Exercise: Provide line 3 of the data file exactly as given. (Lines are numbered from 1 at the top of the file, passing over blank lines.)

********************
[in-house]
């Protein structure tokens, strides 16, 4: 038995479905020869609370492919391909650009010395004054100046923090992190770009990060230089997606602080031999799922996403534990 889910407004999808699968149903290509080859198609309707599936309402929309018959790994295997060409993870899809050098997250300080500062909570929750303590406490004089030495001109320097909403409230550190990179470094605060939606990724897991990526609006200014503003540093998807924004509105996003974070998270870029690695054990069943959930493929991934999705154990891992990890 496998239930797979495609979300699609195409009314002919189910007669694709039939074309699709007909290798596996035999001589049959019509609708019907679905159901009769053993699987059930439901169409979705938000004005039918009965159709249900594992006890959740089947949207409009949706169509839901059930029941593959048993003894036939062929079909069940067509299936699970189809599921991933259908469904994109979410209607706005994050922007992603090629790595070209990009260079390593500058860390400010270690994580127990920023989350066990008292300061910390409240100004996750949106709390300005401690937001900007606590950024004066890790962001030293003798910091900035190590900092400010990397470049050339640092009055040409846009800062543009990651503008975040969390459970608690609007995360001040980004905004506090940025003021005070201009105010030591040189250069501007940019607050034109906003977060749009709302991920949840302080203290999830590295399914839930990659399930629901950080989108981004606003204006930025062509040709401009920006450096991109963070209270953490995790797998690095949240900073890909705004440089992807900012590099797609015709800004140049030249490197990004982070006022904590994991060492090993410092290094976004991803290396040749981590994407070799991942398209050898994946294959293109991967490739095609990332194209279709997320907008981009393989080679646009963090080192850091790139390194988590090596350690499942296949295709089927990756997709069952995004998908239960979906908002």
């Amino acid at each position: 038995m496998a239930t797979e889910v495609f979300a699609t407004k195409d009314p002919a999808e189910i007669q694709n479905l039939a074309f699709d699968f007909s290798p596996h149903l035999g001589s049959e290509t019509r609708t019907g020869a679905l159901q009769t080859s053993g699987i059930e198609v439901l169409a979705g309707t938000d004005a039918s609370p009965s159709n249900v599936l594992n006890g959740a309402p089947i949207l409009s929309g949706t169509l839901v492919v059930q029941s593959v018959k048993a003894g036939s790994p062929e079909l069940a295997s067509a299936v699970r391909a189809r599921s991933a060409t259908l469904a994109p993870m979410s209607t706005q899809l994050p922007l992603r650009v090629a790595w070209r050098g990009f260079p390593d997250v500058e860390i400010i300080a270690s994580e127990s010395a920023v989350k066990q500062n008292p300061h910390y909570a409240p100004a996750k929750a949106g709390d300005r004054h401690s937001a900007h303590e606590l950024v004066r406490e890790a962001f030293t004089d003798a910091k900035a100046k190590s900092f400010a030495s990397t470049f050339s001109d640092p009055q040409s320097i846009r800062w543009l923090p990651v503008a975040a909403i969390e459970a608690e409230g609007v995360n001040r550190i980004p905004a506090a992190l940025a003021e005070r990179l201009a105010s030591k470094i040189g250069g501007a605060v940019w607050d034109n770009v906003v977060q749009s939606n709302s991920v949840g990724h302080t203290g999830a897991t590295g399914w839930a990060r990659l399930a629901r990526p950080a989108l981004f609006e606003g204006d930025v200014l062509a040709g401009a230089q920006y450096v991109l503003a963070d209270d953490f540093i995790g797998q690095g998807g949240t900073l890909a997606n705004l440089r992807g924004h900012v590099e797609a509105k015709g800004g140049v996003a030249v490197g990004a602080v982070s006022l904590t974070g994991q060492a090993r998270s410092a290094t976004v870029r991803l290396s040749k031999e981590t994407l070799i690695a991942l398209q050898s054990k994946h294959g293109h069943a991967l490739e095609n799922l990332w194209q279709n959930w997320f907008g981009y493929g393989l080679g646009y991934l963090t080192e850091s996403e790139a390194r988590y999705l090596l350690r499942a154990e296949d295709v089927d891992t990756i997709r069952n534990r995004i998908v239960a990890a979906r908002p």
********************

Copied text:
């Amino acid at each position: 038995m496998a239930t797979e889910v495609f979300a699609t407004k195409d009314p002919a999808e189910i007669q694709n479905l039939a074309f699709d699968f007909s290798p596996h149903l035999g001589s049959e290509t019509r609708t019907g020869a679905l159901q009769t080859s053993g699987i059930e198609v439901l169409a979705g309707t938000d004005a039918s609370p009965s159709n249900v599936l594992n006890g959740a309402p089947i949207l409009s929309g949706t169509l839901v492919v059930q029941s593959v018959k048993a003894g036939s790994p062929e079909l069940a295997s067509a299936v699970r391909a189809r599921s991933a060409t259908l469904a994109p993870m979410s209607t706005q899809l994050p922007l992603r650009v090629a790595w070209r050098g990009f260079p390593d997250v500058e860390i400010i300080a270690s994580e127990s010395a920023v989350k066990q500062n008292p300061h910390y909570a409240p100004a996750k929750a949106g709390d300005r004054h401690s937001a900007h303590e606590l950024v004066r406490e890790a962001f030293t004089d003798a910091k900035a100046k190590s900092f400010a030495s990397t470049f050339s001109d640092p009055q040409s320097i846009r800062w543009l923090p990651v503008a975040a909403i969390e459970a608690e409230g609007v995360n001040r550190i980004p905004a506090a992190l940025a003021e005070r990179l201009a105010s030591k470094i040189g250069g501007a605060v940019w607050d034109n770009v906003v977060q749009s939606n709302s991920v949840g990724h302080t203290g999830a897991t590295g399914w839930a990060r990659l399930a629901r990526p950080a989108l981004f609006e606003g204006d930025v200014l062509a040709g401009a230089q920006y450096v991109l503003a963070d209270d953490f540093i995790g797998q690095g998807g949240t900073l890909a997606n705004l440089r992807g924004h900012v590099e797609a509105k015709g800004g140049v996003a030249v490197g990004a602080v982070s006022l904590t974070g994991q060492a090993r998270s410092a290094t976004v870029r991803l290396s040749k031999e981590t994407l070799i690695a991942l398209q050898s054990k994946h294959g293109h069943a991967l490739e095609n799922l990332w194209q279709n959930w997320f907008g981009y493929g393989l080679g646009y991934l963090t080192e850091s996403e790139a390194r988590y999705l090596l350690r499942a154990e296949d295709v089927d891992t990756i997709r069952n534990r995004i998908v239960a990890a979906r908002p």